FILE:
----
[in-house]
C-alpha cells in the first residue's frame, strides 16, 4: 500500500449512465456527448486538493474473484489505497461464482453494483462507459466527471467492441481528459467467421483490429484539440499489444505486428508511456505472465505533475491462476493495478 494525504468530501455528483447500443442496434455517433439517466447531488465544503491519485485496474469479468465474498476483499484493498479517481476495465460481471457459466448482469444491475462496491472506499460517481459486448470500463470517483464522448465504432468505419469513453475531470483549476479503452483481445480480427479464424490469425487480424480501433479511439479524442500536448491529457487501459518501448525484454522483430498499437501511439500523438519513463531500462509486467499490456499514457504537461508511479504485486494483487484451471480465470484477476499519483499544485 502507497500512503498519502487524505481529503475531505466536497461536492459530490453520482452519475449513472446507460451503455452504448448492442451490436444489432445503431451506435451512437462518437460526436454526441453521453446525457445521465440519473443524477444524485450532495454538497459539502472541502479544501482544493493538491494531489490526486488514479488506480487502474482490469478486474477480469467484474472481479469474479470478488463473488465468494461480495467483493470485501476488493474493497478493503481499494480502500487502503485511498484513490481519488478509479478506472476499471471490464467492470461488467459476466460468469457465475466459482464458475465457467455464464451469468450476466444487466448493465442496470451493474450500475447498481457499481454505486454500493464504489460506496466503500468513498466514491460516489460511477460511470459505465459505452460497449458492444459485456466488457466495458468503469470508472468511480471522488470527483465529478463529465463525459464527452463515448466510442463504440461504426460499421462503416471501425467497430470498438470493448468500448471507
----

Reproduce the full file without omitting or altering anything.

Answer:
[in-house]
C-alpha cells in the first residue's frame, strides 16, 4: 500500500449512465456527448486538493474473484489505497461464482453494483462507459466527471467492441481528459467467421483490429484539440499489444505486428508511456505472465505533475491462476493495478 494525504468530501455528483447500443442496434455517433439517466447531488465544503491519485485496474469479468465474498476483499484493498479517481476495465460481471457459466448482469444491475462496491472506499460517481459486448470500463470517483464522448465504432468505419469513453475531470483549476479503452483481445480480427479464424490469425487480424480501433479511439479524442500536448491529457487501459518501448525484454522483430498499437501511439500523438519513463531500462509486467499490456499514457504537461508511479504485486494483487484451471480465470484477476499519483499544485 502507497500512503498519502487524505481529503475531505466536497461536492459530490453520482452519475449513472446507460451503455452504448448492442451490436444489432445503431451506435451512437462518437460526436454526441453521453446525457445521465440519473443524477444524485450532495454538497459539502472541502479544501482544493493538491494531489490526486488514479488506480487502474482490469478486474477480469467484474472481479469474479470478488463473488465468494461480495467483493470485501476488493474493497478493503481499494480502500487502503485511498484513490481519488478509479478506472476499471471490464467492470461488467459476466460468469457465475466459482464458475465457467455464464451469468450476466444487466448493465442496470451493474450500475447498481457499481454505486454500493464504489460506496466503500468513498466514491460516489460511477460511470459505465459505452460497449458492444459485456466488457466495458468503469470508472468511480471522488470527483465529478463529465463525459464527452463515448466510442463504440461504426460499421462503416471501425467497430470498438470493448468500448471507